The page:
The National Slate Museum
The National Slate Museum is located in the Victorian workshops which were part of the site of the Dinorwig quarry, which closed in 1969. The workshops and buildings have been restored to give the feeling that the quarrymen and engineers have just put down their tools at the end of a shift.
There are talks and demonstrations of the slate making processes designed to give the visitor an insight to what it was like to be a quarry worker.
Slate quarrying has been carried out in Wales for more than 1,800 years. One of the exhibitions at the museum is a 3-D presentation introducing the industry which then goes on to tell the story, in words, pictures and music, of the quarry’s development.
The live demonstrations include slate-splitting where craftsmen recreate the skills and artistry of generations of quarry workers. As well as splitting slate the craftsmen also create works of art out of the stone, from ordinary circles to hearts, picture frames and intricate slate fans.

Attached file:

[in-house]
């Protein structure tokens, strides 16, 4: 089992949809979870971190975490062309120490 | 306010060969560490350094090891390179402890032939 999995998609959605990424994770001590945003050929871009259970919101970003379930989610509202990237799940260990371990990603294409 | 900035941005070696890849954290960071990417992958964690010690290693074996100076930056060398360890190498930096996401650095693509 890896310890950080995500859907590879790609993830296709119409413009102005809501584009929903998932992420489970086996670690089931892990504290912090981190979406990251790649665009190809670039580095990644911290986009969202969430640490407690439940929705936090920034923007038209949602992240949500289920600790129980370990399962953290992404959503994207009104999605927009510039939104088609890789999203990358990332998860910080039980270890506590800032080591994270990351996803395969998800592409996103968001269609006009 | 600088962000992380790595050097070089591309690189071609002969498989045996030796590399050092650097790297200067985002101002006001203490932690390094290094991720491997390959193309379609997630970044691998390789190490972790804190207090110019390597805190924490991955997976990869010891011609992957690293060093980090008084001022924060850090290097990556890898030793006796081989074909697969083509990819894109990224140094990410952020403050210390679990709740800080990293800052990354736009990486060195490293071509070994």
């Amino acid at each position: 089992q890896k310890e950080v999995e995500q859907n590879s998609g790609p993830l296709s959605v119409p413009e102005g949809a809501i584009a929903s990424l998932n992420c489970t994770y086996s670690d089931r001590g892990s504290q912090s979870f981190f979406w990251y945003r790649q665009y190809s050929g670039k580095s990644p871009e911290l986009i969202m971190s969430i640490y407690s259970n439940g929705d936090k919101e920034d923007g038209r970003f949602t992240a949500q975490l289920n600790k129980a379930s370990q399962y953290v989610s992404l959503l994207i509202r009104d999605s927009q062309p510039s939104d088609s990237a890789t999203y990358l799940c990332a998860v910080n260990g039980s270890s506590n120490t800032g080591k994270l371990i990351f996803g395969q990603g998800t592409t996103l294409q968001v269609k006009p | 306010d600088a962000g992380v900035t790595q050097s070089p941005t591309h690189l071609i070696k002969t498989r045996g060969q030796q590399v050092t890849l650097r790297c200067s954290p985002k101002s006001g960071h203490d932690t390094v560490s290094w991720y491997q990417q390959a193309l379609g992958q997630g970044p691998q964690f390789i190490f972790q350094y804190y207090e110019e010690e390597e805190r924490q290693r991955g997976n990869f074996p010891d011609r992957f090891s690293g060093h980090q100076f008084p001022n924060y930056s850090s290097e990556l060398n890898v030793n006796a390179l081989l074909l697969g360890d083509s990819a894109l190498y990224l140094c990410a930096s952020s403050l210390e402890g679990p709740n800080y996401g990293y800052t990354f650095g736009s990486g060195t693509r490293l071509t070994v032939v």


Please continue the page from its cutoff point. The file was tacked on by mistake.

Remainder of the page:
Visitors to The National Slate Museum can see a refurnished Chief Engineer's House and take a tour of the workshops, forges, and the iron and brass foundry.
For railway enthusiasts there is a 0-4-0 61 gauge steam engine built in 1905. The locomotive is fully working and is started up regularly.
There is also on show a display of the water-powered machines that were used to make the tools for quarrying slate, and the Waterwheel that powers them; the largest on the British mainland.
There is wheelchair access to most parts of the museum.
Car parking is free. The museum has a gift shop and a cafe serving light refreshments. There is a picnic area at nearby Padarn Park.
National Slate Museum
01286 870 630